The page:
Back in the Game

A muscle strain, joint sprain or contusion suffered just before a competition could put you on the shelf. Here are some quick-fix options.

Less than two weeks before the 2007 World Championships, Australian track-and-field runner Craig Mottram strained his right hamstrings during a workout. Determined to compete in the 5,000-meter run anyway, he flew to Ireland for an aggressive course of treatment from renowned physiotherapist Gerard Hartmann. Thanks to the cross-friction massage-therapy treatments Hartmann applied, as well as icing, compression and stretching, Mottram not only raced, but he ran well enough in the preliminary round to qualify for the final.

Because their livelihoods depend on maintaining peak fitness, elite athletes like Mottram do whatever it takes to bounce back quickly from acute injuries such as muscle strains (a rip or tear in a muscle, caused by overstretching), joint sprains (damage to ligaments or a joint capsule), and contusions or bruises (broken blood vessels caused by a blow to the skin).

Sprains and strains often take weeks, or even months, to fully heal. By properly treating and rehabilitating these injuries, however, you can return to full participation in your normal activities much more quickly — within a couple of weeks, in most instances. With contusions, it’s just a matter of flushing blood from the area, and with proper treatment, you can often resume full activity within a week.

As a general rule, you should proceed as quickly as you can to treat these injuries without experiencing excessive discomfort. “If it doesn’t hurt, it’s not hurting you,” says James Garrick, MD, coauthor of Anybody’s Sports Medicine Book: The Complete Guide to Quick Recovery from Injuries (Ten Speed, 2000). Athletes who try to push through pain usually make the injury worse. But it’s a fine line, because those who aren’t aggressive enough in their rehabilitation efforts are slower to regain normal function and put themselves at risk of repeating the injury when they resume normal training and competition.

Your plan for treating and rehabilitating your injury should come from a sports medicine specialist or physical therapist, as it does for professional athletes who are determined to quickly get back in the game. Thankfully, this doesn’t require flying overseas; you can get the necessary help from medical professionals in your area.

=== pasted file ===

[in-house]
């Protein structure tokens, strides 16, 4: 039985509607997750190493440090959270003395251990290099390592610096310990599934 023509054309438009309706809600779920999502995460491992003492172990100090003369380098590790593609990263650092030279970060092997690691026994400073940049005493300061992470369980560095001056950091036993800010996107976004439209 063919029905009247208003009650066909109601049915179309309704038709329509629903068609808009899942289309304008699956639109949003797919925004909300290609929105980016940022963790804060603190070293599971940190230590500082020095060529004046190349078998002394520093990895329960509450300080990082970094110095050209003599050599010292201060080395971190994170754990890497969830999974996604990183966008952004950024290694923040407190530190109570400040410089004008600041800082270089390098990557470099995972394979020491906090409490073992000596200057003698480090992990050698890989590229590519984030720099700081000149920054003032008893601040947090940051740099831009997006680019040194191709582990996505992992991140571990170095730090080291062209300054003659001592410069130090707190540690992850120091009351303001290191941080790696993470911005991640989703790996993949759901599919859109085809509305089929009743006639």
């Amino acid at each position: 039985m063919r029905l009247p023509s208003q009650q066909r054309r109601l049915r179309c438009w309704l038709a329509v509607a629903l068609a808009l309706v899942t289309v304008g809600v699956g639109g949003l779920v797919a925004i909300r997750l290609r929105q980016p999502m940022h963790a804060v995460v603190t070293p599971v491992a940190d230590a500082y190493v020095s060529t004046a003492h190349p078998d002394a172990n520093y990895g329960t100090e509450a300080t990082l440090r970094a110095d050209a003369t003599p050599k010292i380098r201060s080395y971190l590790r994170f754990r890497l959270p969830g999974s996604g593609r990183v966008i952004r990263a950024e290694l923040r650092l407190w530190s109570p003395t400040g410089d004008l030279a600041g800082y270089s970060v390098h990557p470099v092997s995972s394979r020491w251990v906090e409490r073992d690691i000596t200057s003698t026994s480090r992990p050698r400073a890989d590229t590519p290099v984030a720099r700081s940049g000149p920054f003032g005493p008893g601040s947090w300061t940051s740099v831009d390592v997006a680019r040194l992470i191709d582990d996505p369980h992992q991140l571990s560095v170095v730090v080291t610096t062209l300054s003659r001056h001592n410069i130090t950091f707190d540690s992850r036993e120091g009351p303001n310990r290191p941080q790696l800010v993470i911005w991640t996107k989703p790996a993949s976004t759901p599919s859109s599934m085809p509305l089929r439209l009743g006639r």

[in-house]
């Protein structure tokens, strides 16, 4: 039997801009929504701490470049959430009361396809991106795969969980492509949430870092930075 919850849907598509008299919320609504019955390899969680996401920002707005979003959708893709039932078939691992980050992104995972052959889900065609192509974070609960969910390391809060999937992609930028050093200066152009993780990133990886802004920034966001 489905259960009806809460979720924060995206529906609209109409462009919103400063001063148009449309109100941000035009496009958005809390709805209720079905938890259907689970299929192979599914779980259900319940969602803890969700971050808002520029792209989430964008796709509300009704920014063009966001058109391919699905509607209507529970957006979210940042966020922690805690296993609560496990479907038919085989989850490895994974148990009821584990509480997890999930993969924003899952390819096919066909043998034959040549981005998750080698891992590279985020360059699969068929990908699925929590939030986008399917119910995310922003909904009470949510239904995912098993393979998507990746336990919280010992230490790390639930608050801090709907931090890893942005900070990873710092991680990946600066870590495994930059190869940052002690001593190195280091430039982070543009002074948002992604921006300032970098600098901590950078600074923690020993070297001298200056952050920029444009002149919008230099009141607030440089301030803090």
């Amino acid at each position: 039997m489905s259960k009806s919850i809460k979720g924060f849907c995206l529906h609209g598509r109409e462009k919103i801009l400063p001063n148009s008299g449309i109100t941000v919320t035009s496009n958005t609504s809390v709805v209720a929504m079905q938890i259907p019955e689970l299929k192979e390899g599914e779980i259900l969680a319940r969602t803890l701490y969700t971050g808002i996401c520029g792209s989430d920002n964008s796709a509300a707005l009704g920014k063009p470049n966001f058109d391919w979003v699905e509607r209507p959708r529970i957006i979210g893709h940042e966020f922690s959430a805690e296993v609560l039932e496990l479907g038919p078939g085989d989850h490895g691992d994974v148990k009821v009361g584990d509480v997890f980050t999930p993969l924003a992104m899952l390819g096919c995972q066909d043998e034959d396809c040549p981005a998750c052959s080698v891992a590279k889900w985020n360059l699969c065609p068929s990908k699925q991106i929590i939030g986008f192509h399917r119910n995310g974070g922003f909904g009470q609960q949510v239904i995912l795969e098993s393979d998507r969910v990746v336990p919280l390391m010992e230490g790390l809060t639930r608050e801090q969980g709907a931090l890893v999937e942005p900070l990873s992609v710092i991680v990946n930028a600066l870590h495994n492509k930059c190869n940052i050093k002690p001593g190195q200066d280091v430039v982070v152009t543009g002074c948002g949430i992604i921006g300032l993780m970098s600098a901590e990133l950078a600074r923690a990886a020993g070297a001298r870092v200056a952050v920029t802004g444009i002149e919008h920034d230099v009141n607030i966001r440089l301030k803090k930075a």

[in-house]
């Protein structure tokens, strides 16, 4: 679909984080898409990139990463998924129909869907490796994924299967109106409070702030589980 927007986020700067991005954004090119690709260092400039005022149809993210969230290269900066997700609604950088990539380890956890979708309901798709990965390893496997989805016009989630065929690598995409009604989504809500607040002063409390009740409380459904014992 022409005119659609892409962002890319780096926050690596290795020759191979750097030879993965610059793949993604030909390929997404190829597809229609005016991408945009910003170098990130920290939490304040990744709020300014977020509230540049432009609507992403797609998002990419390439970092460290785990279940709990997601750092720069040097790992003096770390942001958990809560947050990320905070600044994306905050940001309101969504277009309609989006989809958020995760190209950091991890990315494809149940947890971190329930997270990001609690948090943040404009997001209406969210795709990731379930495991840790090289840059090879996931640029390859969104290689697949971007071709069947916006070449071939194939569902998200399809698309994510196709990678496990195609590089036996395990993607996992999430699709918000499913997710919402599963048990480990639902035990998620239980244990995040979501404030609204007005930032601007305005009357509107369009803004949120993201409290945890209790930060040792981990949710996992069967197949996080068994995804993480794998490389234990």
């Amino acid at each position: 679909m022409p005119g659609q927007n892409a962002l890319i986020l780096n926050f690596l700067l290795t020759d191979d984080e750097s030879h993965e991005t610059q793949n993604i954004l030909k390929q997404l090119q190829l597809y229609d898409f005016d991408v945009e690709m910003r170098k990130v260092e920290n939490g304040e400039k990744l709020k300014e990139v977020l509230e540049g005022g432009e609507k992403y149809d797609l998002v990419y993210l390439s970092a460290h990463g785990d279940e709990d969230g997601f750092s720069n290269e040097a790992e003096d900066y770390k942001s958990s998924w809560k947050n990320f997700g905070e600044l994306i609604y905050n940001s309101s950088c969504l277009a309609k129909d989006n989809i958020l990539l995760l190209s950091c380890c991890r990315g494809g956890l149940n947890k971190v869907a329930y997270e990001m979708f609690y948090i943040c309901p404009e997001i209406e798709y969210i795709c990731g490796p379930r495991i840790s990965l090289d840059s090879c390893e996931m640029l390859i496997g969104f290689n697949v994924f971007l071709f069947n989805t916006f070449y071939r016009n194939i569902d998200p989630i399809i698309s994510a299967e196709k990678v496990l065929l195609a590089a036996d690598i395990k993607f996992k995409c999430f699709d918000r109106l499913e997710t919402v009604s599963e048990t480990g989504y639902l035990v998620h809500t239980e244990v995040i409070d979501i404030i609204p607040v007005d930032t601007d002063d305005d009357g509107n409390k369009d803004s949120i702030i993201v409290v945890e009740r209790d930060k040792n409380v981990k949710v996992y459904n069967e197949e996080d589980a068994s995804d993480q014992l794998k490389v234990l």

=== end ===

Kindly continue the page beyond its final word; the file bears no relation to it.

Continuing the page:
Four Steps to a Quick Recovery

If your goal is to return to your normal training schedule as quickly as possible following an injury, experts recommend you follow these four steps:

Step 1—Heed your pain

Stop exercising the moment you experience an injury. “The surest way to make any injury worse is to try and continue doing whatever activity you were doing when the injury occurred,” says Garrick. Do not resume the activity as long as pain persists, and for that matter, he adds, avoid doing any activity that you cannot perform with more than mild discomfort.

Step 2—Facilitate healing

Your body heals itself, and this process takes time. But you can accelerate the process with these proven measures:

Elevation — You can reduce inflammation at the injury site by reducing blood flow to that area. If there is swelling in the injured area, elevate it above the level of your heart for 10 minutes, three to five times a day, suggests Christine Springer, PT, director of physical therapy at the Sports Center in Austin, Texas.

Useful for:

  • Muscle strains — Muscle strains always come with inflammation, which elevation can help manage.
  • Joint sprains — Inflammation also accompanies joint sprains, so elevation is useful.

Not for:

  • Contusions — Elevation is not a standard treatment for bruises, which involve little or no tissue swelling.

Compression — Compressing the injured area with a compression wrap or garment can also help manage inflammation by reducing blood flow to the injured area. Effective compression requires proper technique that you may need to learn from a doctor or physical therapist. Take a sprained ankle, for example. “It’s important to fill the hollows in the ankle area with some type of padding before wrapping it,” explains Garrick. “Otherwise, you’ll squeeze blood into the areas you’re trying to compress it out of.”

Useful for:

  • Muscle strains — Compression can help manage the inflammation of a muscle strain.
  • Joint sprains — Compression is a useful technique for decreasing the inflammation of a sprain.
  • Contusions — “Compressing the area of a contusion as soon as possible after the injury occurs may limit the bruising effect by reducing the pooling of blood,” says Garrick.

Icing — Icing is the most commonly practiced way of treating the pain and inflammation associated with acute sports injuries. Apply bagged ice or a cold pack to the injured area several times a day until your symptoms improve. “Don’t apply it for more than 20 minutes at a time,” cautions Springer. “People do occasionally get frostbite from applying it too long.”

Useful for:

  • Muscle strains — Icing can help manage the inflammation of a strain.
  • Joint sprains — Icing is useful for bringing down the inflammation of a sprain.
  • Contusions — Icing a contusion may provide temporary relief from the pain associated with the injury.